Sideless bookcases: yea or nay?
August 16, 2018 9:24 AM   Subscribe

I'm looking for a bookcase, and many of the ones that I think are stylish have a common trait: they lack anything on the side to prevent books from falling out. Is this a terrible idea?

I'm thinking of things like these:


(Not these specifically, but ones with "open" edges at the sides).

We have a lot of books, so maximizing capacity is a concern to some extent. Is books falling out a realistic concern? Are we going to have to buy a bunch of bookends to keep things from falling (and would that be enough)? I'm worried about having books fall off the edge.
posted by matildatakesovertheworld to Home & Garden (21 answers total) 1 user marked this as a favorite
You will need bookends, in my experience. Either that, or you'll have to "bookend" the ends of each shelf with a horizontal stack of books. Otherwise, yes, books will fall out.
posted by slkinsey at 9:26 AM on August 16, 2018 [8 favorites]

I think you have to choose - do you want your bookcase to store a lot of books in an efficient way? Or do you want to store 9-10 books in a stylish way?

That dichotomy will help decide the type of bookcase to purchase.
posted by bbqturtle at 9:28 AM on August 16, 2018 [17 favorites]

Came to say what slkinsey said. I think this could be fine as long as you're OK with using bookends! You could find similarly stylish options, or just do what my partner and I do and go the functional and cheap route, using office supply bookends. They're pretty inoffensive in that you barely see them unless you're staring directly at the side of someone's bookcase.
posted by lieber hair at 9:32 AM on August 16, 2018 [1 favorite]

I think the second bookcase, the Elton, is more suited for when you want to display some pretty things along with the books. The Ryland looks like too much structure and not enough space for books and then, yeah, stuff will fall out the sides. If you have a lot of books, I really recommend Elfa wall-mounted shelves. Not sure if wall mounting is going to work for you but you just mount this top bar and everything hangs from it. You can add these little "bookends" that slot right into the structure of the system to keep things from falling out. You can get those for the middle arms, too, to keep things in line. And, of course, you can vary the height of the shelves and even incorporate a little desk-depth shelf if that's something you want. Once it's full of books, you don't even see the structure and you can get different kinds of wood-look shelves.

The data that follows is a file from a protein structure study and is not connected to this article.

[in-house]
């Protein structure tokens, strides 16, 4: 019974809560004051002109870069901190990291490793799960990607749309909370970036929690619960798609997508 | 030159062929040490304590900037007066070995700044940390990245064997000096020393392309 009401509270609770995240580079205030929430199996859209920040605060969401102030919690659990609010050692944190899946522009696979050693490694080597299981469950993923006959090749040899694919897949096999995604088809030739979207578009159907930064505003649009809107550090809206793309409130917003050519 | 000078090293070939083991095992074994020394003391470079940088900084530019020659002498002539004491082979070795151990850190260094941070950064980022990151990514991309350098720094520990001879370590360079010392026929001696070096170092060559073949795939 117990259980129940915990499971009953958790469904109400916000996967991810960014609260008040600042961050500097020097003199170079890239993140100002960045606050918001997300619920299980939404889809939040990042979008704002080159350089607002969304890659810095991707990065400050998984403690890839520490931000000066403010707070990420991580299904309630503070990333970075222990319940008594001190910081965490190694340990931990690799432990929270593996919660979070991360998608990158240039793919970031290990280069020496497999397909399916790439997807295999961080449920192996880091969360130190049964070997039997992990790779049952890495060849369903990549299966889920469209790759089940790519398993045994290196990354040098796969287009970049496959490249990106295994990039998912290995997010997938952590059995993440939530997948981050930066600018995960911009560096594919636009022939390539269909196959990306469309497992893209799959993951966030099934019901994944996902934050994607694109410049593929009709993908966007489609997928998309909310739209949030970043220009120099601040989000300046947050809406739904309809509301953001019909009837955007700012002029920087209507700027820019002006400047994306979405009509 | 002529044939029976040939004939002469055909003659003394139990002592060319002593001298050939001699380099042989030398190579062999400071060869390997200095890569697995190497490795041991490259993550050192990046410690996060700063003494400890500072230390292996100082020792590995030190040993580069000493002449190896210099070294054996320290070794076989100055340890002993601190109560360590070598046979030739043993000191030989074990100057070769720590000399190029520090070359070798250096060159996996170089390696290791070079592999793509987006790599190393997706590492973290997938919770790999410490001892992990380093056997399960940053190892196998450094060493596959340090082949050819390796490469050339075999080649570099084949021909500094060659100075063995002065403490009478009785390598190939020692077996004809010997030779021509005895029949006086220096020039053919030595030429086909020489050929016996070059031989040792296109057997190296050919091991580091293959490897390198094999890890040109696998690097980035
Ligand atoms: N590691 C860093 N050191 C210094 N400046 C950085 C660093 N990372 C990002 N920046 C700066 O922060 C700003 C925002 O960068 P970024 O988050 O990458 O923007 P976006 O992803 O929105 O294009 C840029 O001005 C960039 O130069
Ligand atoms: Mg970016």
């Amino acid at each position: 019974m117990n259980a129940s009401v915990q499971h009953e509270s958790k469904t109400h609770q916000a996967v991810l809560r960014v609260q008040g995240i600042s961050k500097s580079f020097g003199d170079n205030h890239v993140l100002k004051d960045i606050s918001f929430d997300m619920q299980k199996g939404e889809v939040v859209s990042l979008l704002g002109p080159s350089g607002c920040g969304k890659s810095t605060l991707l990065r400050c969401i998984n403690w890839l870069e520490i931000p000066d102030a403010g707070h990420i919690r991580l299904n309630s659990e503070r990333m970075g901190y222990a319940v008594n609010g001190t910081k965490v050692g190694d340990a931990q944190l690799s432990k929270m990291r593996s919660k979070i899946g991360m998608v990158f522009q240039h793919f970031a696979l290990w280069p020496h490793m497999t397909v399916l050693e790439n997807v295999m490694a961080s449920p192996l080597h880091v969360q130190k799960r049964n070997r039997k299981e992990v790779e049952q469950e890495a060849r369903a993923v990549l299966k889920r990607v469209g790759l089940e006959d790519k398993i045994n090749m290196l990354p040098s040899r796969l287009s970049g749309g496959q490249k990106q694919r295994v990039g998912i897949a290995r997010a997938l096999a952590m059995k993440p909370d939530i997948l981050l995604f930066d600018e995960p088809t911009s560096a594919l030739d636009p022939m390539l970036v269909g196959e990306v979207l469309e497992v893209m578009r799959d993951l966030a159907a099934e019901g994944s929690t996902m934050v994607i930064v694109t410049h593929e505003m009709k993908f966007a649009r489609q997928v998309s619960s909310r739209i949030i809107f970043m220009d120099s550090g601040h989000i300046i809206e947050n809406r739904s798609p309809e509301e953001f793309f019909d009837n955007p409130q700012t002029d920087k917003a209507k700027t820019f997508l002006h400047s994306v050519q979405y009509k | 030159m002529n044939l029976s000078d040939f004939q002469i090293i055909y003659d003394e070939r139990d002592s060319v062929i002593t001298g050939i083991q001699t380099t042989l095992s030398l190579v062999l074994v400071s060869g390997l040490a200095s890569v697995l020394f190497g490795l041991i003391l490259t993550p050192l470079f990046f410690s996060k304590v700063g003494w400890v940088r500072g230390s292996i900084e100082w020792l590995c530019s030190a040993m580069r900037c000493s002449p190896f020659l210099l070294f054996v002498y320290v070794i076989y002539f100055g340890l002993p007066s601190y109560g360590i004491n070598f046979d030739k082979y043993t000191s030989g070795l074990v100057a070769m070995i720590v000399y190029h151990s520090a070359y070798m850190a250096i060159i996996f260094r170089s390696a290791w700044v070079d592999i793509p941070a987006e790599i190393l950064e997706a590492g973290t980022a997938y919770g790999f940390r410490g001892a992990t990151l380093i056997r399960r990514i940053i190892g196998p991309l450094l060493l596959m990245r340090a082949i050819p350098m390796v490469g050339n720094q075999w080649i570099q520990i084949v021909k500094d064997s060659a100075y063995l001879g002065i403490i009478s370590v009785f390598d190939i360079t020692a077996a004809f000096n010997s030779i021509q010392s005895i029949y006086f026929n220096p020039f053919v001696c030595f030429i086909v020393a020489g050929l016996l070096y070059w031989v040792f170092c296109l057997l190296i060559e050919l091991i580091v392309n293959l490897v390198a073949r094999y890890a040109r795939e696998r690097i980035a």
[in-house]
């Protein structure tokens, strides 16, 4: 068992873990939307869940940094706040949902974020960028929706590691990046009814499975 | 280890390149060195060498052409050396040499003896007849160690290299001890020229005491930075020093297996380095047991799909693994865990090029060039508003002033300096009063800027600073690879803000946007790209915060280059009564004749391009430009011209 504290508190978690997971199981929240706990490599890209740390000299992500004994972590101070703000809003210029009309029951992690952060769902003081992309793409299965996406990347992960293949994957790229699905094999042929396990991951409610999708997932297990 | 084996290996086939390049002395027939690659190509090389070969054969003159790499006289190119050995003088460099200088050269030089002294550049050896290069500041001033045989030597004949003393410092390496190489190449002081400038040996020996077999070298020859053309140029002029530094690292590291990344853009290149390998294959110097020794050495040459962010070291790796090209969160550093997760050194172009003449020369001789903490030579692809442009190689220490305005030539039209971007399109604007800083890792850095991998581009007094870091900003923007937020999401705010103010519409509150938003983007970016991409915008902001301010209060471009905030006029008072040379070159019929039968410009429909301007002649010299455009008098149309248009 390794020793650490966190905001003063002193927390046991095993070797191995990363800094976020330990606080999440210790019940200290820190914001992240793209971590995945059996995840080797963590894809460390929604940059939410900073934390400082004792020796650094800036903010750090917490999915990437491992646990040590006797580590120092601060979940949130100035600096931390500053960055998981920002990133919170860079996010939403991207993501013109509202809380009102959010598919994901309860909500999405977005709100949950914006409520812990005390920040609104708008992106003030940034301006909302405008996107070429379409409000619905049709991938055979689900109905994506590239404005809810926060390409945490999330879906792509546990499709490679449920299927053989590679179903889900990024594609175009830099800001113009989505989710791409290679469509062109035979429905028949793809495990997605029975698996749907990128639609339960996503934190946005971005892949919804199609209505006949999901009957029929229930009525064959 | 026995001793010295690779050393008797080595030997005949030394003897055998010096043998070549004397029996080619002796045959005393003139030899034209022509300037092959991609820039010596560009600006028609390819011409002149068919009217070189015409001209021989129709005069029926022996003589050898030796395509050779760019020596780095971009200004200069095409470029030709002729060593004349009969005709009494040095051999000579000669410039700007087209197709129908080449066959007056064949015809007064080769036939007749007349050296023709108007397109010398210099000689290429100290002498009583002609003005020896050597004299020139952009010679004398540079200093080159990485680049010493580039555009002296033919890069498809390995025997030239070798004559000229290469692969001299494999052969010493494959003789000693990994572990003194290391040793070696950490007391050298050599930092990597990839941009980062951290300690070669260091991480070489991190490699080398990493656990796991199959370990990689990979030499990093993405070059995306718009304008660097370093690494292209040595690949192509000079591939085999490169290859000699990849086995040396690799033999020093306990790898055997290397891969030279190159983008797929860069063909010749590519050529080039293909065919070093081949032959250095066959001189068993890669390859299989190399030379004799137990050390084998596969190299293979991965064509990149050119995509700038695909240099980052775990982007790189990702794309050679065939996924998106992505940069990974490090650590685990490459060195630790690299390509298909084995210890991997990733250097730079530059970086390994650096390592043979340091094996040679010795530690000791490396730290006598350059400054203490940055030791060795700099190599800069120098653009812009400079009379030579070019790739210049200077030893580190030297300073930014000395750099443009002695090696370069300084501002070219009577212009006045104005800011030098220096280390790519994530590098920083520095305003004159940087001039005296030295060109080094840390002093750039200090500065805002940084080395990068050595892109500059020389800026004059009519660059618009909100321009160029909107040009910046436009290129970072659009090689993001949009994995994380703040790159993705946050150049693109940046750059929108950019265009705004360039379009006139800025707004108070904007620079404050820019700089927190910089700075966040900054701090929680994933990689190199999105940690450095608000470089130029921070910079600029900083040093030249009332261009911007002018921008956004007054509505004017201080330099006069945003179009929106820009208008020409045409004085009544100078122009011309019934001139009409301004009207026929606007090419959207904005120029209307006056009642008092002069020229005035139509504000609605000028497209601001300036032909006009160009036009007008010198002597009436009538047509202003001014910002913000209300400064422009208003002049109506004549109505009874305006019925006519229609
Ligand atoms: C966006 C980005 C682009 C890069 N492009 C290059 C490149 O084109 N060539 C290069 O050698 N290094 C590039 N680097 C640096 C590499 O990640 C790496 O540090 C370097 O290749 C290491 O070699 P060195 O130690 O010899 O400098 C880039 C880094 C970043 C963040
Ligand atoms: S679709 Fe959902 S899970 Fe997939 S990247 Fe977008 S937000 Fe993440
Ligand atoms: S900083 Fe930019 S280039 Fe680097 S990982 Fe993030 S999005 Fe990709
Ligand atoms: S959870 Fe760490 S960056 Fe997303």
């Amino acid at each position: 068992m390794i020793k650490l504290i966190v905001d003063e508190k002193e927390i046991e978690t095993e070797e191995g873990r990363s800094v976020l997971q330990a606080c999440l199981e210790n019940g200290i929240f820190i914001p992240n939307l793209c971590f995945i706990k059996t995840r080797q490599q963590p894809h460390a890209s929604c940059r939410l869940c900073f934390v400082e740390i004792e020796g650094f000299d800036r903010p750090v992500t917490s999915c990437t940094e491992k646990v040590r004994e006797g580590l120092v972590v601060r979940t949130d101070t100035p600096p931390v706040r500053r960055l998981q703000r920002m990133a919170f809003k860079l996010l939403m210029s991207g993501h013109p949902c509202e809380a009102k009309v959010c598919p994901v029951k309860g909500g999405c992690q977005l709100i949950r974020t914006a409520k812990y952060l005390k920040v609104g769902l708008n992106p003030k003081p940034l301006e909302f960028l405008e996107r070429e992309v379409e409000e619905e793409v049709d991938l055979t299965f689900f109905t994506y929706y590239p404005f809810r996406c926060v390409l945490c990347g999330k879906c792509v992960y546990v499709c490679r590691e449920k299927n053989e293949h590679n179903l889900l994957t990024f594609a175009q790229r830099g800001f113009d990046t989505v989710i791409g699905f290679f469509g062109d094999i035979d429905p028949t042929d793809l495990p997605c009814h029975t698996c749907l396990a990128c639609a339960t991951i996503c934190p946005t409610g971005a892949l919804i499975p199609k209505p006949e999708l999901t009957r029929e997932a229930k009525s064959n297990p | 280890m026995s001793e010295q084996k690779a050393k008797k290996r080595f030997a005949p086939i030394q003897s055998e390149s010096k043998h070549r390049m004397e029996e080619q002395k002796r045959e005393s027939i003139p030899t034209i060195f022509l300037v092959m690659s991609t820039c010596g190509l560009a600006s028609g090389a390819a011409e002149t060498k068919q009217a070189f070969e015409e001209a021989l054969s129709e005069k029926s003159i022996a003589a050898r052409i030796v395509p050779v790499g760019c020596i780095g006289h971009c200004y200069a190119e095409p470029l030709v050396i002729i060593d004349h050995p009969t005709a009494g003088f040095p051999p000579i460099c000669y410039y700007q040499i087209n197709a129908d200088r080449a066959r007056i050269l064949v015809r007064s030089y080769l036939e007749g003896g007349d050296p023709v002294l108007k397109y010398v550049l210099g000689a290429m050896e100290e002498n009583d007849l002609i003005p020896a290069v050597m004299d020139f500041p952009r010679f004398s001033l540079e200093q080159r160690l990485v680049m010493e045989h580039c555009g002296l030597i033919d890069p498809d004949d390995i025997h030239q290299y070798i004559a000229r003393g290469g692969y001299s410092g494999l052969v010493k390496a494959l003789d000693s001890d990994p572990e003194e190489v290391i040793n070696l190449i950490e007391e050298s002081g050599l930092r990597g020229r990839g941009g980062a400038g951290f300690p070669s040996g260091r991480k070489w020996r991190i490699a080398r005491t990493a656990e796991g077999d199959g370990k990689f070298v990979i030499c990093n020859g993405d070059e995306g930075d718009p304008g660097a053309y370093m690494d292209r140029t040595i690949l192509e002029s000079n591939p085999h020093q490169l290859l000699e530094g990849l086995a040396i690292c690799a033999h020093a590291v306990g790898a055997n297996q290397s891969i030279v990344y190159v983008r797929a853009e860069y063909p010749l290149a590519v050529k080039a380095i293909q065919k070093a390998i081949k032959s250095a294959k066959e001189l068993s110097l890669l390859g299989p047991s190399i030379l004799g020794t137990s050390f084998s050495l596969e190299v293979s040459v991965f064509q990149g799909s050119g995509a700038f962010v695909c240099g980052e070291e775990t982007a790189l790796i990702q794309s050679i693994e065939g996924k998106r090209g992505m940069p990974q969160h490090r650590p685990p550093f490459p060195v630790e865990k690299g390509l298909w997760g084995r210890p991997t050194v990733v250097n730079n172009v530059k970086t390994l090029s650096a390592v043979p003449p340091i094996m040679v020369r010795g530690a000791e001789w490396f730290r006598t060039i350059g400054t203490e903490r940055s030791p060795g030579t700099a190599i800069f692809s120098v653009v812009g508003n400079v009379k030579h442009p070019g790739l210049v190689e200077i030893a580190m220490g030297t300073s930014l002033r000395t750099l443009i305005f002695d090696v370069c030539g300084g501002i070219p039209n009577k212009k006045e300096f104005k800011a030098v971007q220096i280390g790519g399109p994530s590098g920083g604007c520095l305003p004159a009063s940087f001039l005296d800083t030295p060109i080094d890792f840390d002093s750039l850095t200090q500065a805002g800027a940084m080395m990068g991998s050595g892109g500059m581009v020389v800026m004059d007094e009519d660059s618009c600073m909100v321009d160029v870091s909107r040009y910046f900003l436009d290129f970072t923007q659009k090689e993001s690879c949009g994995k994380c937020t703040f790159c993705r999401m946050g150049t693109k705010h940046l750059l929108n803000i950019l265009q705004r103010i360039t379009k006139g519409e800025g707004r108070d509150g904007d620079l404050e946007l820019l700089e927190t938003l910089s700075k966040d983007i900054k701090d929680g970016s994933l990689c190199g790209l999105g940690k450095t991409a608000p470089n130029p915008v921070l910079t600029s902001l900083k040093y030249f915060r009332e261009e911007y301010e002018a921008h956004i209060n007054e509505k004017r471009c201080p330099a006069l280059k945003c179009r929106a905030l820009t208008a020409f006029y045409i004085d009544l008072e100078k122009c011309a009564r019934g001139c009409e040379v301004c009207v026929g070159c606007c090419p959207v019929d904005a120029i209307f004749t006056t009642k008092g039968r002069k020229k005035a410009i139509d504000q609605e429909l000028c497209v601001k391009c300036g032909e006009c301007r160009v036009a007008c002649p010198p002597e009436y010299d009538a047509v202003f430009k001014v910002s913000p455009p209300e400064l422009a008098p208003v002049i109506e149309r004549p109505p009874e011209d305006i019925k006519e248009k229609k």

posted by amanda at 9:33 AM on August 16, 2018

I have shelves with open ends and I am constantly swearing at them because books keep falling off. (I want to fill the shelves with books & not waste space with bookends.) I end up turning larger books on their sides & wedging them against the vertical supports to block the holes.
posted by belladonna at 9:36 AM on August 16, 2018 [2 favorites]

Yeah it should be fine, you can get really flat metal bookends that just look like a right angle, with one end going under the books. If you're happy with those, having no sides to the shelf isn't really a problem.
posted by stillnocturnal at 9:38 AM on August 16, 2018

The flat metal bookends that stillnocturnal references can be hidden inside the end books, rendering them invisible. Just put a rarely-used book at each end.
posted by pipeski at 9:43 AM on August 16, 2018 [12 favorites]

I find most those flat metal bookends a real pain in the neck because they tend to fall over if you move the books much.

Another concern I'd have with these shelves is dust, since you've got it coming in from the back and the sides in addition to the front. I really, really hate dusting, so that would be a problem for me, but maybe it's not for you.
posted by FencingGal at 10:03 AM on August 16, 2018

Standard metal bookends are cheap (2-5 bucks) at Office max/depot but they will cut into your space a little. For the first kind, you could find some interesting hardware or pieces of wood to fasten to the sides of the shelves between the upright pieces.
posted by soelo at 10:12 AM on August 16, 2018

Good heavens, no no no. These are for "staging" or making things look nice as long as you don't actually need to use the things! Even bookends, while they can look nice and/or hold books up, tend to fall down on the job (ha) if you're actually getting books out and putting them back more than once per month.

Please do not reward this kind of "design". People need book shelves that actually hold books, and other things. These are ... pretty.
posted by amtho at 10:36 AM on August 16, 2018 [6 favorites]

Standard book cases have sides — and backs for that matter— for many good reasons that were worked out long ago. Things like bearing lots of weight, protecting books, keeping them upright, etc.